Opioids and NSAIDs are the most commonly used analgesics for managing pain in patients with chronic kidney disease (CKD), but these therapies come with important risks. “NSAIDs have direct nephrotoxic effects that may lead to fluid and electrolyte imbalances, hypertension, and other complications,” explains Rajiv Saran, MD. “Toxic side effects from opioid use can also accumulate in patients with reduced kidney function. In serious cases, such as those with repetitive hypotension, this can result in faster progression of kidney damage due to diminished blood flow in the kidneys (renal ischemia) and repetitive acute kidney injury.”

Patients with CKD are at risk for receiving suboptimal pain control and inappropriate use of prescription analgesics. “The opioid epidemic has received considerable attention from clinicians, policymakers, and the public,” says Yun Han, PhD. “However, few studies have assessed analgesic use and outcomes in patients with reduced kidney function, particularly the long-term effects.”

Robust New Data

Dr. Saran, Dr. Han, and colleagues had a study published in JAMA Open Network that examined trends in opioid and prescription NSAID use among adults aged 65 and older with CKD in the United States from 2006 to 2015. “We explored factors associated with opioid and NSAID use and outcomes associated with their use, focusing on end-stage kidney disease (ESKD) and death,” says Dr. Han. “Understanding these patterns and associations with outcomes may raise awareness of this issue and help inform quality improvement and policy to optimize pain management in these complex patients.”

For the study, researchers used the 5% Medicare claims data (2005-2015) to select 10 retrospective annual cohorts of Medicare Part D beneficiaries aged 65 and older from 2006-2015 and a retrospective longitudinal cohort. More than 6.2 million beneficiaries—9.6% of which were identified with CKD according to claims—were selected in the annual cohorts, and nearly 650,000 beneficiaries—8.3% of which were identified with CKD—were selected in the longitudinal cohort.

Important Findings

“Our study found that opioids and prescription NSAIDs have been increasingly used by older patients with CKD in the U.S. except until very recently,” says Dr. Saran. “Recent signs of decreased use may be owing to heightened awareness of the opioid epidemic.” Among patients with CKD, opioid use ranged from about 31% to 42% throughout the study period whereas NSAID use ranged from 11% to 17%. Long-term use of opioids increased from 2006 to 2014, rising from about 26% to 37%, but decreased through 2015 to approximately 36%. Long-term use of NSAIDs remained stable from 2006 to 2015.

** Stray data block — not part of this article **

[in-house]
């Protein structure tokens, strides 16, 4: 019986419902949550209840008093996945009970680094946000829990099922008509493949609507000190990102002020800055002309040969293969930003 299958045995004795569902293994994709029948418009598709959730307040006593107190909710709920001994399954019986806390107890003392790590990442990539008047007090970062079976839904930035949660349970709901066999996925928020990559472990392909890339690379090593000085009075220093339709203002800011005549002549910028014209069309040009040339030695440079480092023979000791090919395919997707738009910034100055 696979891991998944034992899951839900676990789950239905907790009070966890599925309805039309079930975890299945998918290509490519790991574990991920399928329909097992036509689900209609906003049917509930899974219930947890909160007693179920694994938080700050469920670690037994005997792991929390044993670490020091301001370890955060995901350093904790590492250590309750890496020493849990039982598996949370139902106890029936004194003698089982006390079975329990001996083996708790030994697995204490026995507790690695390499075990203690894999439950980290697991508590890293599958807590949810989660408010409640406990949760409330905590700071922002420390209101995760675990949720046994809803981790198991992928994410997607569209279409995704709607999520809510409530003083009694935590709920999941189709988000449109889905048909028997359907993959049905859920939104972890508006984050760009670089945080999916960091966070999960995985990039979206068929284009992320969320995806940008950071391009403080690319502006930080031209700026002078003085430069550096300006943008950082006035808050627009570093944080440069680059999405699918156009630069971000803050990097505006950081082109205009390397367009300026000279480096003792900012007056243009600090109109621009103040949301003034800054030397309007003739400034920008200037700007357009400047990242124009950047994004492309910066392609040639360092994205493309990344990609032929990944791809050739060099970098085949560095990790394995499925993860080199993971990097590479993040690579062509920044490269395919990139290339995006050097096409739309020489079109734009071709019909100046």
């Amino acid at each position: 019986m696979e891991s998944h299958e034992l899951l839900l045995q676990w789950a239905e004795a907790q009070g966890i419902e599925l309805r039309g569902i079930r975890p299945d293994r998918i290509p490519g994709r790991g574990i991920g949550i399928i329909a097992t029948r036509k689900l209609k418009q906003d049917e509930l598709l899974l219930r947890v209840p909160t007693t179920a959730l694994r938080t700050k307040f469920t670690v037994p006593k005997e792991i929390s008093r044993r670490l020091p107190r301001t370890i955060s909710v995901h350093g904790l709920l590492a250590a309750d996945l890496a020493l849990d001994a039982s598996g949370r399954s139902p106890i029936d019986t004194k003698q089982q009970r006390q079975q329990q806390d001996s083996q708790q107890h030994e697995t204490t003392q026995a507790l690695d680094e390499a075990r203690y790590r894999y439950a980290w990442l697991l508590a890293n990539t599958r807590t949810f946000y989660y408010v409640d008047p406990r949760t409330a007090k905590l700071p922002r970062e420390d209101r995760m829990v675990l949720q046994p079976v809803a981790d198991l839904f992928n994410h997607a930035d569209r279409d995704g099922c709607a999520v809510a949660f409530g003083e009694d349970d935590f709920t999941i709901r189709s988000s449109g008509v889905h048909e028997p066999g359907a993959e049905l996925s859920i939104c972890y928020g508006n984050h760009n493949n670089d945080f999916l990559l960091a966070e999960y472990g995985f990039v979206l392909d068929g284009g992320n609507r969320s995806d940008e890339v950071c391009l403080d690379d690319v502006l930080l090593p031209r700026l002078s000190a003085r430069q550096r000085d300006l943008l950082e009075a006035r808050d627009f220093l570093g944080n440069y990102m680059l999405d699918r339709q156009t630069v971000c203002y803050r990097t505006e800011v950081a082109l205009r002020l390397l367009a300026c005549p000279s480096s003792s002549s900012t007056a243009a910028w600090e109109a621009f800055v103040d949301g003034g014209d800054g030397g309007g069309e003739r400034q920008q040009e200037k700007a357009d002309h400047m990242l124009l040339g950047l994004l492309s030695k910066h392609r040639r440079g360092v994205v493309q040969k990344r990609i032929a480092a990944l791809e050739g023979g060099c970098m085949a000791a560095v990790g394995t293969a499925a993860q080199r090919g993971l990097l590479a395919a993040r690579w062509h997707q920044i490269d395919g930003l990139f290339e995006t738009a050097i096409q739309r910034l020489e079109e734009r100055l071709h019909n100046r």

The study also observed substantial geographic variations in opioids and NSAIDS use, suggesting that pain management practices vary across the country, says Dr. Han. In addition, opioid use was associated with progression to ESKD and death, regardless of CKD status and other covariates. Conversely, there appeared to be an inverse association between NSAID use and death (Table).

“These data highlight the need for careful monitoring of prescription practices with respect to pain management,” Dr. Saran says. “This is particularly important when managing patients who have CKD with potentially toxic and/or habit-forming drugs. Our study also suggests potential benefits with using NSAIDs instead of opioids for pain management. We must continue to monitor these trends and develop optimal protocols for pain management in older individuals with CKD.”

Evaluating Implications

According to Dr. Saran and Dr. Han, greater awareness by nephrologists and primary care providers on the importance of rational pain management in CKD is a critical first goal. “Clinical practice guidelines for pain management in patients with kidney disease may go a long way toward improving care for these patients, who often have multiple comorbidities,” says Dr. Saran. “Nonpharmacologic pain management strategies, such as physical therapy, ice-packs, acupuncture, and other alternatives, should be actively considered and individualized to reduce exclusive dependence on pharmacotherapy.”

Future research should further investigate the relationship of geographic variations in pain management practices in the context of environmental and social determinants of health, according to Dr. Han. “Such studies would help identify areas with greater need for resource allocation and guide appropriate policy changes to foster optimal pain management strategies,” she says. “Finding alternative nonpharmacologic pain management approaches and addressing the root causes of pain are important and deserve greater attention from the research and medical practice community.”